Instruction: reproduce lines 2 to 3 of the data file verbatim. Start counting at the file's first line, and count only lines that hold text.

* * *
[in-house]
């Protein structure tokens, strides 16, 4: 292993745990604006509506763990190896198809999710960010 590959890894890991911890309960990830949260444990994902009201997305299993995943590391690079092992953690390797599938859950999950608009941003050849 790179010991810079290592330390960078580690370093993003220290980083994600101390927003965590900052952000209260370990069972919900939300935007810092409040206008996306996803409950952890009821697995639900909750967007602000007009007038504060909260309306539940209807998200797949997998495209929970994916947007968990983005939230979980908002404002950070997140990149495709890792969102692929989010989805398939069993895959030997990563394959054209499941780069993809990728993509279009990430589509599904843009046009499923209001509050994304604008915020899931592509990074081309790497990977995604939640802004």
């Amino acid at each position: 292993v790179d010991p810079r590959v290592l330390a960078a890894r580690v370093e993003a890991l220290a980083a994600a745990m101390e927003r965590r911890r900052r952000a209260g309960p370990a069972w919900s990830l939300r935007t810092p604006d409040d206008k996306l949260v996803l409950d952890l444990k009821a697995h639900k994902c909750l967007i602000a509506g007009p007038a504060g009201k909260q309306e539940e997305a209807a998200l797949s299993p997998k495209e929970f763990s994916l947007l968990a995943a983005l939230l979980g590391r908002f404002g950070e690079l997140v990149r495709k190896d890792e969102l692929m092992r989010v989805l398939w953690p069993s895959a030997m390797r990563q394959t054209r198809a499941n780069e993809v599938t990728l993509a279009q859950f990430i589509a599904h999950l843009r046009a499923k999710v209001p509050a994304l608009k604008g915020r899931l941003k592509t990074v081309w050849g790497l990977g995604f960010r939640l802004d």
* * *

């Protein structure tokens, strides 16, 4: 292993745990604006509506763990190896198809999710960010 590959890894890991911890309960990830949260444990994902009201997305299993995943590391690079092992953690390797599938859950999950608009941003050849 790179010991810079290592330390960078580690370093993003220290980083994600101390927003965590900052952000209260370990069972919900939300935007810092409040206008996306996803409950952890009821697995639900909750967007602000007009007038504060909260309306539940209807998200797949997998495209929970994916947007968990983005939230979980908002404002950070997140990149495709890792969102692929989010989805398939069993895959030997990563394959054209499941780069993809990728993509279009990430589509599904843009046009499923209001509050994304604008915020899931592509990074081309790497990977995604939640802004």
């Amino acid at each position: 292993v790179d010991p810079r590959v290592l330390a960078a890894r580690v370093e993003a890991l220290a980083a994600a745990m101390e927003r965590r911890r900052r952000a209260g309960p370990a069972w919900s990830l939300r935007t810092p604006d409040d206008k996306l949260v996803l409950d952890l444990k009821a697995h639900k994902c909750l967007i602000a509506g007009p007038a504060g009201k909260q309306e539940e997305a209807a998200l797949s299993p997998k495209e929970f763990s994916l947007l968990a995943a983005l939230l979980g590391r908002f404002g950070e690079l997140v990149r495709k190896d890792e969102l692929m092992r989010v989805l398939w953690p069993s895959a030997m390797r990563q394959t054209r198809a499941n780069e993809v599938t990728l993509a279009q859950f990430i589509a599904h999950l843009r046009a499923k999710v209001p509050a994304l608009k604008g915020r899931l941003k592509t990074v081309w050849g790497l990977g995604f960010r939640l802004d």